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Details of Grant 

EPSRC Reference: EP/V040650/2
Title: System-level Co-design and Control of Large Capacity Wave Energy Converters with Multiple PTOs
Principal Investigator: Li, Professor G
Other Investigators:
Researcher Co-Investigators:
Project Partners:
Department: Mechanical Aerospace and Civil Eng
Organisation: University of Manchester, The
Scheme: Standard Research
Starts: 01 January 2023 Ends: 31 January 2025 Value (£): 405,089
EPSRC Research Topic Classifications:
Energy - Marine & Hydropower Power Electronics
EPSRC Industrial Sector Classifications:
Related Grants:
EP/V040510/1 EP/V040634/1
Panel History:
Panel DatePanel NameOutcome
11 Feb 2021 Marine Wave Energy Call Prioritisation Meeting Announced
Summary on Grant Application Form
Marine wave energy is still less mature than wind, with perceived higher levelized cost of energy (LCOE). Various commercial initiatives have unfortunately failed and there is no convergence of design concept for waves as there is for wind and marine turbines. This is due to various reasons, principally low equipment capacity factor, low conversion efficiency, uncertain survivability and poor power quality. Wave energy converters (WECs) consist of multiple energy conversion stages and components to capture wave energy and convert it to electricity. These components across the conversion stages have interactions and constraints. Optimal operation of each single component does not imply the optimality of the whole system. Most efforts have been made to improve the performance of particular components in each stage. This cannot guarantee low-risk robust optimality of the whole system due to failure to include the effects of the couplings of dynamics and constraints between: (i) the conversion stages in hardware design, (ii) control and (iii) the constraints made by operational requirements. These issues can be tackled by device design, controller design and the integrated design of both device and controller, i.e. co-design. For example, the maximisation of energy capture from waves can result in power spikes in generators and high voltage and current values in power electronic converters, which make the components out of their optimal operational range and even cause damages. Thus this is a muti-objective multi-variable optimal design and control problem in coupled multidisciplinary domains subject to mixed-constraints and dynamics across domains of hydrodynamic, electric generator, power electronics and super-capacitor for energy storage. In this project we develop a systematic control design framework based on wave-to-wire model describing the dynamics for whole energy capture and conversion process of the WEC system to achieve an optimal balance between electricity output maximisation and power smooth. By integrating the proposed W2W optimal control into device design, we can further achieve the system-level co-design of the WEC system to find the lowest LCOE by balancing with the hardware cost, especially the cost from the power-take-off (PTO). Furthermore, we incorporate deterministic sea wave prediction (DSWP) into our controller design to approximate the Falnes non-causal optimality. DSWP can also enable the shut-down mechanism to the control framework to enlarge the safety window for WEC operation and thus further improve the energy output and reliability.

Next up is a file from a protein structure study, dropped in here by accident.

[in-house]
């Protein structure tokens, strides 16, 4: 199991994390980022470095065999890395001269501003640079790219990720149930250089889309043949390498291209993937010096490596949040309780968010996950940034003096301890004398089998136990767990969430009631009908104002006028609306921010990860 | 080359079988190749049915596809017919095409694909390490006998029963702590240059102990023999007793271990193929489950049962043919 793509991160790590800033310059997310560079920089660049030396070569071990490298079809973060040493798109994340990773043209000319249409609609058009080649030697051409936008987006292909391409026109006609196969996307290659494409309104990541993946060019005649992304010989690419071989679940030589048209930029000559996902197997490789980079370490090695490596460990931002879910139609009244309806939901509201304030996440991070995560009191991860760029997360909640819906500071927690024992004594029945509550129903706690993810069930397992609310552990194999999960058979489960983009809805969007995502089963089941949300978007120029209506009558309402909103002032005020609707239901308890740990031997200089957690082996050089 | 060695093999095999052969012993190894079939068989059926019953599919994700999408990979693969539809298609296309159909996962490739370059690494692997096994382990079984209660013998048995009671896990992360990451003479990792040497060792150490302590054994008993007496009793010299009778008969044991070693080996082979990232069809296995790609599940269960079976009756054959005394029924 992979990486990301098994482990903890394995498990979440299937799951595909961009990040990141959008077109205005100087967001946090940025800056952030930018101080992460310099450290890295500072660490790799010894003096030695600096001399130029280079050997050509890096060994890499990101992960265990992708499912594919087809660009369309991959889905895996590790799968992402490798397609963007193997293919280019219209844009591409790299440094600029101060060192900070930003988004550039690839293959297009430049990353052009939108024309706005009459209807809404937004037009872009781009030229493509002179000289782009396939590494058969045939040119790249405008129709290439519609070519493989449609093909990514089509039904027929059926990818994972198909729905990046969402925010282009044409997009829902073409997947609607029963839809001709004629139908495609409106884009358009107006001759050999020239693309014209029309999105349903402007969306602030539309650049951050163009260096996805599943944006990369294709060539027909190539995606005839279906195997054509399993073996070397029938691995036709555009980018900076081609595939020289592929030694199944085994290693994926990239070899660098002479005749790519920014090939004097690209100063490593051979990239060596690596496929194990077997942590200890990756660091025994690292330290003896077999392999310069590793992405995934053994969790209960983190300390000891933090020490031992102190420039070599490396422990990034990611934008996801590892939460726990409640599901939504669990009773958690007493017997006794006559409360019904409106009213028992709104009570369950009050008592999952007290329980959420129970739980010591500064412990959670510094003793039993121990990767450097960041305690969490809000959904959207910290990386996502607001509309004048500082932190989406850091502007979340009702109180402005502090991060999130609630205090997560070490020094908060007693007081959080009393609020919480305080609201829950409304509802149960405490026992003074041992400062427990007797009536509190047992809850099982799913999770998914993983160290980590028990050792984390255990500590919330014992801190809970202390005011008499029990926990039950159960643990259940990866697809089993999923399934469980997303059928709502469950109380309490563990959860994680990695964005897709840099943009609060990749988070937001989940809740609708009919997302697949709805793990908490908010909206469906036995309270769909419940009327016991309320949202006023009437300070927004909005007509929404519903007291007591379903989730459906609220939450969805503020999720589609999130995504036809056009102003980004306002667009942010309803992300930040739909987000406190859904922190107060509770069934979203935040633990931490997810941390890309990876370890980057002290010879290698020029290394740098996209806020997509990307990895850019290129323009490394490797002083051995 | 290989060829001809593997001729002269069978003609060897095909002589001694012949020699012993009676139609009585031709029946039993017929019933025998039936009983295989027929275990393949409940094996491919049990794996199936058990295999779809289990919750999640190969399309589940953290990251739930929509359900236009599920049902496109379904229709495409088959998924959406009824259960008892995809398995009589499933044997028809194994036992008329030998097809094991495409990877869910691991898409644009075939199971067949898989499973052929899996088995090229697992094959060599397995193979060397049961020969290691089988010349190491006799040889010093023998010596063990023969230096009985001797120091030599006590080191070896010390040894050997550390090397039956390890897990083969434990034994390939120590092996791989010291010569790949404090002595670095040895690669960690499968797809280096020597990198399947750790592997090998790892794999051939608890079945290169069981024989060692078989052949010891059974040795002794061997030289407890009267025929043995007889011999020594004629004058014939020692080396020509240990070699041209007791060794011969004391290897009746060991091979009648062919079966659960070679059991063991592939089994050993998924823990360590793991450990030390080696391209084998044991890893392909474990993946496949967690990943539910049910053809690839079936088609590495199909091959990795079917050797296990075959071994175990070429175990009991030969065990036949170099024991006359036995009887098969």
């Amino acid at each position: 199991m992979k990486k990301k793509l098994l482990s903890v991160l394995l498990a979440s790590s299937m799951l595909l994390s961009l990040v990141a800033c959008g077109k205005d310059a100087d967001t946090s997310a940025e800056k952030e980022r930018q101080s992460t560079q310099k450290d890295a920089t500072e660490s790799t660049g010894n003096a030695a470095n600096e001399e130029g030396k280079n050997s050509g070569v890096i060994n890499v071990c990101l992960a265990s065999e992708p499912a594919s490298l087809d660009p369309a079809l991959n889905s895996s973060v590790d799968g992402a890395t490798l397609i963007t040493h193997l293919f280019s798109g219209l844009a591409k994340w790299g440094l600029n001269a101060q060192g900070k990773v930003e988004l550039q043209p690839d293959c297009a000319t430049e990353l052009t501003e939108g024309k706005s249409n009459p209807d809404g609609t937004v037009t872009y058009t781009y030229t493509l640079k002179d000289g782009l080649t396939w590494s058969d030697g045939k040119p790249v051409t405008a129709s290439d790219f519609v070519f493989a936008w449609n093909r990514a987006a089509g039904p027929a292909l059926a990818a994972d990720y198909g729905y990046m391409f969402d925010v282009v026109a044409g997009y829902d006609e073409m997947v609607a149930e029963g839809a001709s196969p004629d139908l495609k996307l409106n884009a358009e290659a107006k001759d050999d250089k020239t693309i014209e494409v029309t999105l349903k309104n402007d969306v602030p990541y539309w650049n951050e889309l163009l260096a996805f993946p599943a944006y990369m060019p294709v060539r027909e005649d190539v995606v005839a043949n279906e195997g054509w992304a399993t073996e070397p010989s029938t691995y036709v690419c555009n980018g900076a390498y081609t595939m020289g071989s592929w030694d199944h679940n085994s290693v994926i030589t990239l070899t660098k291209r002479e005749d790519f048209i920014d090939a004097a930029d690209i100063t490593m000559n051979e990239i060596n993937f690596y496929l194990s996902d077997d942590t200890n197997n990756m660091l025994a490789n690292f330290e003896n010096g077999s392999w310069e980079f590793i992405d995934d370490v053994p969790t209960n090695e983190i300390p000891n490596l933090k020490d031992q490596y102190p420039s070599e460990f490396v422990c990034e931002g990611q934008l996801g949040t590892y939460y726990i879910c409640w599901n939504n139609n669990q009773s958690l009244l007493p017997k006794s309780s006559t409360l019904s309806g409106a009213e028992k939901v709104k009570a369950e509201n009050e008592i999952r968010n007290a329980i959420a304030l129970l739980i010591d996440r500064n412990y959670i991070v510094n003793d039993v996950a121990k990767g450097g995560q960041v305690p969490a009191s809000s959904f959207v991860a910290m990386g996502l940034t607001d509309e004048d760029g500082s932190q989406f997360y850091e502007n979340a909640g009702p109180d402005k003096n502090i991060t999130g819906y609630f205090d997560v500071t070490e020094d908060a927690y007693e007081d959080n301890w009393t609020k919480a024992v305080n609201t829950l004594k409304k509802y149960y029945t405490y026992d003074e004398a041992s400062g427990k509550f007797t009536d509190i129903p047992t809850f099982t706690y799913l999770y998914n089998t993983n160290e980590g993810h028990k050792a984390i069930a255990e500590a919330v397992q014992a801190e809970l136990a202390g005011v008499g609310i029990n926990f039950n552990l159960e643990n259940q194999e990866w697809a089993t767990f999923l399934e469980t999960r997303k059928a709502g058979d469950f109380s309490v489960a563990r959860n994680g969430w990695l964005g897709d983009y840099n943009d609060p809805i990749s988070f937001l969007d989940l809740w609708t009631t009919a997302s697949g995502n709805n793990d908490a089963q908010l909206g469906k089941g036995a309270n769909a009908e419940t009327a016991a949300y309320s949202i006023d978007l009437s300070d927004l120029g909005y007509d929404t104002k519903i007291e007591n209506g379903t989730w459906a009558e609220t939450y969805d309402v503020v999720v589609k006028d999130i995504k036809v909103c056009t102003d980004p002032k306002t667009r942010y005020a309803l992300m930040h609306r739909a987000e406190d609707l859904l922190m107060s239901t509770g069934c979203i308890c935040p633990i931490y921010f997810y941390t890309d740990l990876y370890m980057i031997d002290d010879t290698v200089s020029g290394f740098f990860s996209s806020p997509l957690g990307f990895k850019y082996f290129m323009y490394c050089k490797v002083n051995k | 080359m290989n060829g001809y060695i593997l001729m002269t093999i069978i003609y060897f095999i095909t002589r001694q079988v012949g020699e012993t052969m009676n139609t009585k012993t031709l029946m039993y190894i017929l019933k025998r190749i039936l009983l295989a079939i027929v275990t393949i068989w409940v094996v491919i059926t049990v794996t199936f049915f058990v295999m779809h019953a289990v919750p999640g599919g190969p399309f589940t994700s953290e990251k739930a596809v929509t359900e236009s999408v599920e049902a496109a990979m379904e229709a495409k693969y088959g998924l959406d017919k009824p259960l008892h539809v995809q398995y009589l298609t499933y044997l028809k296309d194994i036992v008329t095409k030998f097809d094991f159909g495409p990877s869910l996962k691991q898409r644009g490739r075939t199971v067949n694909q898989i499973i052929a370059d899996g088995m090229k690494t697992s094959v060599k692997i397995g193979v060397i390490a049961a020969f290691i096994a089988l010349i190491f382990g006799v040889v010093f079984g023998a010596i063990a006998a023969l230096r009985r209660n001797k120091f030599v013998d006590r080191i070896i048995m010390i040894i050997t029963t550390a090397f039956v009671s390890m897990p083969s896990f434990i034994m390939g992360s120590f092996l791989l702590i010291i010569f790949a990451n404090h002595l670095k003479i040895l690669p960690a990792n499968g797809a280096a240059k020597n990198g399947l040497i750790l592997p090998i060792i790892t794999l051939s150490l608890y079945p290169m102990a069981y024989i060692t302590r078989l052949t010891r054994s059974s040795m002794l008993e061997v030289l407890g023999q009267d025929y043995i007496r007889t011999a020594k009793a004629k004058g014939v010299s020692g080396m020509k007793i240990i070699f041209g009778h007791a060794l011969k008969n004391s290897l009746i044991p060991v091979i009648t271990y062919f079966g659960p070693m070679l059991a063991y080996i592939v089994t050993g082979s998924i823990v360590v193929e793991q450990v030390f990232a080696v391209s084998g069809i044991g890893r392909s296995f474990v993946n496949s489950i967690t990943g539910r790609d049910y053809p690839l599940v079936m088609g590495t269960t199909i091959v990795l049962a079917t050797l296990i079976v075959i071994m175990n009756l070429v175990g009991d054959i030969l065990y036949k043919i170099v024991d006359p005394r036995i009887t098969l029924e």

We focus on the multi-float and multi-PTO large capacity WECs because the multiple PTOs can provide extra freedom to maximise the energy output and smooth the power flow, by coordinating the PTOs. This can bring much more challenges in control and co-design compared with the benchmark point absorbers which have been studied extensively as a benchmark problem. In particular, we employ a well-designed multi-float multi-PTO large capacity WEC, M4 as a case study, with the benefits of available tank-validated linear hydrodynamic designs. We then investigate the generality and transferability of the proposed control and co-design approaches using the WECs of our industrial partners.

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Organisation Website: http://www.man.ac.uk